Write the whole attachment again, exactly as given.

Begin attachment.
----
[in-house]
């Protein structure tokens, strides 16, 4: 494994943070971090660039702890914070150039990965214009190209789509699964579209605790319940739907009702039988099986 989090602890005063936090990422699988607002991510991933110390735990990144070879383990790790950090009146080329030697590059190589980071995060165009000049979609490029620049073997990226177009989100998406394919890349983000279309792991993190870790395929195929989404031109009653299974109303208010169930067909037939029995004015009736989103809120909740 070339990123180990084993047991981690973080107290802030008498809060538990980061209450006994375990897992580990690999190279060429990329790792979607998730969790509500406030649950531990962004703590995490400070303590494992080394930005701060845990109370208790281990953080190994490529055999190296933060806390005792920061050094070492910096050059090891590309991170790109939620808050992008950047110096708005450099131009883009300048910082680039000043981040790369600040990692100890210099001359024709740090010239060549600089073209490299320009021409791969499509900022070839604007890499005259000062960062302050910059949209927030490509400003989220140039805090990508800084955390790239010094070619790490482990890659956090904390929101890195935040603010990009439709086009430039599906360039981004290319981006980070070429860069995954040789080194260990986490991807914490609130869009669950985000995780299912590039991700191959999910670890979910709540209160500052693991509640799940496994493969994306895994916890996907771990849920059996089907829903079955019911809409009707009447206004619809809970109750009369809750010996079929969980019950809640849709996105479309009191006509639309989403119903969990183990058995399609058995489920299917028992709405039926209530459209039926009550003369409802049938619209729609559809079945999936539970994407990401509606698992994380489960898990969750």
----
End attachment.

[in-house]
């Protein structure tokens, strides 16, 4: 494994943070971090660039702890914070150039990965214009190209789509699964579209605790319940739907009702039988099986 989090602890005063936090990422699988607002991510991933110390735990990144070879383990790790950090009146080329030697590059190589980071995060165009000049979609490029620049073997990226177009989100998406394919890349983000279309792991993190870790395929195929989404031109009653299974109303208010169930067909037939029995004015009736989103809120909740 070339990123180990084993047991981690973080107290802030008498809060538990980061209450006994375990897992580990690999190279060429990329790792979607998730969790509500406030649950531990962004703590995490400070303590494992080394930005701060845990109370208790281990953080190994490529055999190296933060806390005792920061050094070492910096050059090891590309991170790109939620808050992008950047110096708005450099131009883009300048910082680039000043981040790369600040990692100890210099001359024709740090010239060549600089073209490299320009021409791969499509900022070839604007890499005259000062960062302050910059949209927030490509400003989220140039805090990508800084955390790239010094070619790490482990890659956090904390929101890195935040603010990009439709086009430039599906360039981004290319981006980070070429860069995954040789080194260990986490991807914490609130869009669950985000995780299912590039991700191959999910670890979910709540209160500052693991509640799940496994493969994306895994916890996907771990849920059996089907829903079955019911809409009707009447206004619809809970109750009369809750010996079929969980019950809640849709996105479309009191006509639309989403119903969990183990058995399609058995489920299917028992709405039926209530459209039926009550003369409802049938619209729609559809079945999936539970994407990401509606698992994380489960898990969750």